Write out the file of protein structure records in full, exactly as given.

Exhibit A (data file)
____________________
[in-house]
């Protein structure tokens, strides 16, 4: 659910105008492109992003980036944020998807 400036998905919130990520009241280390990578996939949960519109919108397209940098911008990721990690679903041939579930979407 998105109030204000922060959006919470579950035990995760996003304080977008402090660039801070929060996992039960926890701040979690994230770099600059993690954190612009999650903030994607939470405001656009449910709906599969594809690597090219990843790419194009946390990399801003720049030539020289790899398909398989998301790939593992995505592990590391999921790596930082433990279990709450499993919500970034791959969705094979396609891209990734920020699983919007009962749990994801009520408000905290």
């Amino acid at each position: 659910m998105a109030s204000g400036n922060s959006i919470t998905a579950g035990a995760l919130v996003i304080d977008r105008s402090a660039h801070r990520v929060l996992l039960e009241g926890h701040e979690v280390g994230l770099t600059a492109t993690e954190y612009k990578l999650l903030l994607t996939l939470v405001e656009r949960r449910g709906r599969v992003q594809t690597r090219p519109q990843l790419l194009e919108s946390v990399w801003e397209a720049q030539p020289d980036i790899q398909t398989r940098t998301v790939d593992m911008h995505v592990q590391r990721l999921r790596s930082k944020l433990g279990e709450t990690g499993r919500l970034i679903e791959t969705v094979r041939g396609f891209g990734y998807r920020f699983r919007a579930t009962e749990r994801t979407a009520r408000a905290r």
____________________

[in-house]
């Protein structure tokens, strides 16, 4: 659910105008492109992003980036944020998807 400036998905919130990520009241280390990578996939949960519109919108397209940098911008990721990690679903041939579930979407 998105109030204000922060959006919470579950035990995760996003304080977008402090660039801070929060996992039960926890701040979690994230770099600059993690954190612009999650903030994607939470405001656009449910709906599969594809690597090219990843790419194009946390990399801003720049030539020289790899398909398989998301790939593992995505592990590391999921790596930082433990279990709450499993919500970034791959969705094979396609891209990734920020699983919007009962749990994801009520408000905290």
């Amino acid at each position: 659910m998105a109030s204000g400036n922060s959006i919470t998905a579950g035990a995760l919130v996003i304080d977008r105008s402090a660039h801070r990520v929060l996992l039960e009241g926890h701040e979690v280390g994230l770099t600059a492109t993690e954190y612009k990578l999650l903030l994607t996939l939470v405001e656009r949960r449910g709906r599969v992003q594809t690597r090219p519109q990843l790419l194009e919108s946390v990399w801003e397209a720049q030539p020289d980036i790899q398909t398989r940098t998301v790939d593992m911008h995505v592990q590391r990721l999921r790596s930082k944020l433990g279990e709450t990690g499993r919500l970034i679903e791959t969705v094979r041939g396609f891209g990734y998807r920020f699983r919007a579930t009962e749990r994801t979407a009520r408000a905290r």